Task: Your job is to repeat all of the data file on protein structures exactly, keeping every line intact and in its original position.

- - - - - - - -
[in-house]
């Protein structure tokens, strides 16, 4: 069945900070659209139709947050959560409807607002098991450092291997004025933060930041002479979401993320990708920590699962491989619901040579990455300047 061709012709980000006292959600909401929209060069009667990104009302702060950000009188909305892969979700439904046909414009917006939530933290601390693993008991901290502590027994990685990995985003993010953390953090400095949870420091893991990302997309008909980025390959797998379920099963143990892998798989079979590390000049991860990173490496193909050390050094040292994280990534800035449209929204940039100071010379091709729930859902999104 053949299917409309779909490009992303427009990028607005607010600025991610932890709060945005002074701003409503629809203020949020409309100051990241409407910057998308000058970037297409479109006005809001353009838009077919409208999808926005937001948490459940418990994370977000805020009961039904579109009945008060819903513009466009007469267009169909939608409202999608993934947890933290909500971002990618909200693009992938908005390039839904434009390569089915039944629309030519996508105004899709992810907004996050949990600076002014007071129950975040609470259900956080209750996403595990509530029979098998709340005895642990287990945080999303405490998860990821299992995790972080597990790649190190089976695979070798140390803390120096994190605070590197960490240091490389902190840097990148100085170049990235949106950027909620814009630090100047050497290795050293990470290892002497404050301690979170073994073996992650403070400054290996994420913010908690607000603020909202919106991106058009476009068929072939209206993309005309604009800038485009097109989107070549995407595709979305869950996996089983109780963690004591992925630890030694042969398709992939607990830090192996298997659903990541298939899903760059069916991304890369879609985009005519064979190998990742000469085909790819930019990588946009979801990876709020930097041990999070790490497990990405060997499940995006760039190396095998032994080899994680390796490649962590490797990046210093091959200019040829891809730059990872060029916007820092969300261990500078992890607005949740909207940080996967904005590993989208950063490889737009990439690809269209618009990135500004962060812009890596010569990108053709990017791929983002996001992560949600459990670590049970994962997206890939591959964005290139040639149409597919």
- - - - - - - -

[in-house]
């Protein structure tokens, strides 16, 4: 069945900070659209139709947050959560409807607002098991450092291997004025933060930041002479979401993320990708920590699962491989619901040579990455300047 061709012709980000006292959600909401929209060069009667990104009302702060950000009188909305892969979700439904046909414009917006939530933290601390693993008991901290502590027994990685990995985003993010953390953090400095949870420091893991990302997309008909980025390959797998379920099963143990892998798989079979590390000049991860990173490496193909050390050094040292994280990534800035449209929204940039100071010379091709729930859902999104 053949299917409309779909490009992303427009990028607005607010600025991610932890709060945005002074701003409503629809203020949020409309100051990241409407910057998308000058970037297409479109006005809001353009838009077919409208999808926005937001948490459940418990994370977000805020009961039904579109009945008060819903513009466009007469267009169909939608409202999608993934947890933290909500971002990618909200693009992938908005390039839904434009390569089915039944629309030519996508105004899709992810907004996050949990600076002014007071129950975040609470259900956080209750996403595990509530029979098998709340005895642990287990945080999303405490998860990821299992995790972080597990790649190190089976695979070798140390803390120096994190605070590197960490240091490389902190840097990148100085170049990235949106950027909620814009630090100047050497290795050293990470290892002497404050301690979170073994073996992650403070400054290996994420913010908690607000603020909202919106991106058009476009068929072939209206993309005309604009800038485009097109989107070549995407595709979305869950996996089983109780963690004591992925630890030694042969398709992939607990830090192996298997659903990541298939899903760059069916991304890369879609985009005519064979190998990742000469085909790819930019990588946009979801990876709020930097041990999070790490497990990405060997499940995006760039190396095998032994080899994680390796490649962590490797990046210093091959200019040829891809730059990872060029916007820092969300261990500078992890607005949740909207940080996967904005590993989208950063490889737009990439690809269209618009990135500004962060812009890596010569990108053709990017791929983002996001992560949600459990670590049970994962997206890939591959964005290139040639149409597919």